Cameroon Celebrating 100 Years

The Church of the Lutheran Brethren sent its first missionaries to the continent of Africa in 1918. Berge and Herborg Revne set sail out of New York harbor on November 23rd of that year. About a month later they made port in Lagos, Nigeria. They were not content to stay in Nigeria, as there was already ample missionary activity happening in the coastal regions. Instead, they fixed their sights on the interior of the continent, a region then known as the Yola Melut Gap, a large swath of Africa known to be devoid of Christian witness. In 1920, they settled in the border region of southwestern Chad and northeastern Cameroon. They were soon joined by Jetmund and Sophie Kaardal, and then others. Progress in the mission was slow and hard. But our missionaries persevered. In 1928, Revne was traveling by car and stopped to cool the engine in a village called Bosgoi. A curious crowd gathered, and Revne preached. A local witch doctor came to faith. And not long after, another believed. And then another. And the Church of the Lutheran Brethren in Cameroon was born. Today, this Church reports 1,904 places of worship, and over 400,000 worshippers on an average Sunday. Praise the Lord for this heritage!

In March of this year, the Cameroon Lutheran Brethren Church celebrated a centennial of mission. I had the joy of visiting with the leadership of the Church in February, a first step in renewing a relationship that has been stagnant for years. It was a joy to visit and rejoice about the common ground we share as sister Synods in our disciple-making mission. In March, former LB missionary to Cameroon, Rod Spidahl, was able to travel to Cameroon to join in the celebration of the centennial of the Church. His story provides you a glimpse of the joy and emotion of this centennial celebration of God’s work in and through the Church in Cameroon. God be praised for his Church around the world!

Dan Venberg, Director of Lutheran Brethren International Mission.
It is Sunday, March 17th, day one of the centennial celebration of the Lutheran Brethren Church of Cameroon. Their themed banner welcoming the participants reads, “One Hundred Years of Evangelism and Holistic Ministry.” It seems I am dreaming, having just crossed the Logone river this morning from Chad in a wooden canoe. A mere five weeks prior to this day, LBIM director Dan Venberg suggested I should revisit Cameroon, and God provided the means and opened many doors. As I wait to give a greeting and testimony, great joy and tears well up. I sit just a stone’s throw from the chassis of Revne’s old car that God used to attract the first converts to hear the gospel message.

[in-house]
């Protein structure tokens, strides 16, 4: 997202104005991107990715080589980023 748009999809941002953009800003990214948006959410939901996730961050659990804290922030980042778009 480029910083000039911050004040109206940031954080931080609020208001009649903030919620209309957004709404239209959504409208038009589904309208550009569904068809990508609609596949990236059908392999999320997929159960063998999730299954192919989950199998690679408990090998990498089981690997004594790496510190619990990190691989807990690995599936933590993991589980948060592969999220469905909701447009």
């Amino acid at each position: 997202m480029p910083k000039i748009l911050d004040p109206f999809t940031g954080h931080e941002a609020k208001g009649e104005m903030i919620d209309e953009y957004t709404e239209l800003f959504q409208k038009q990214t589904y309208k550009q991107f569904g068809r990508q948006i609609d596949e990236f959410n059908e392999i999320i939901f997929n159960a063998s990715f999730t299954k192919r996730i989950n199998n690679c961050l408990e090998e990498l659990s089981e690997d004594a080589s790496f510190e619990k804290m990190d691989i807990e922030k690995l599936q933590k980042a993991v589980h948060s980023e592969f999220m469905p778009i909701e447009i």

Now I am taking part in a gathering over two-thousand strong, in Yagoua, the original site of LB missionaries in Cameroon. I am surrounded by government dignitaries, hundreds of pastors, and uncountable celebrants clad in green, yellow, and blue—newly made outfits commemorating the Church and its mission. My senses are full. The festive food smells so good. The Yagoua area churches’ youth groups are providing lively music. The drums, the rhythm, and the festive atmosphere are leading many to break into dance. I, too, move into the dance! This manifestation of the joy of the gospel makes the five-hour celebration in 105 degree heat fly by.
Later, I traveled with the Church President Alvius Debsia and other Church leadership to visit Bosgoi, the site of the first conversion and subsequent baptisms of the first believers in Cameroon (1930). Here I was presented with two goats, a carved hippo (symbolizing strength), and a wooden fish (symbolizing adaptability and sustenance). Then we traveled on to Djidoma, the site of the Synod’s seminary/theological school. We ended the centennial on Saturday, March 23, in Garoua, the site of the Synodical headquarters. That makes four locations with new commemorative monuments, where early mission efforts struggled, persevered, and have resulted in a great harvest! At one point in the festivities, a former student now teaching at the seminary level, showed me a small, faded, and well-used notebook titled “Missionary Rod Spidahl’s Lectures on the History of the Lutheran Brethren” (1989). More tears of joy.

Rejoice with me for our sister Cameroonian Lutheran Brethren Church. They are reaching all corners of Cameroon and are sending missionaries to Mali and Senegal. The training facilities of the Church have tripled with collaborative seminaries in Maroua and N’goundere. The women of the Church have built an outreach restaurant in Garoua, a grass-roots effort. I met some of the hundreds of new Fulbe (Fulani) baptized believers who have come out of Islam. I met some of the women evangelists among them, and I thought of early LB missionary and evangelist Anna Aandahl. I was thrilled to see that the hundreds of trees that I had earlier planted at Madouli have now become a forest. I rejoiced at the seven waves of students who have passed through this newest of Bible schools that was so much a part of my earlier ministry focus in Cameroon.
Our brothers and sisters in Cameroon are so thankful, and send their greetings, reminding us that, by faith, all those gone before are still speaking. The EFLC (Eglise Fraternelle Luthérienne du Cameroun) is preaching Good News and is glorifying God for his continued faithfulness to the people of God in mission. Thank you for your prayers for the Lutheran Brethren Church of Cameroon!

Dr. Rod Spidahl was a Lutheran Brethren missionary in Cameroon (1987-1994), professor at Lutheran Brethren Seminary, and a pastor in the Church of the Lutheran Brethren. He is currently retired, and he and his wife Alice are members of Bethel Lutheran Church, Fergus Falls, Minnesota.

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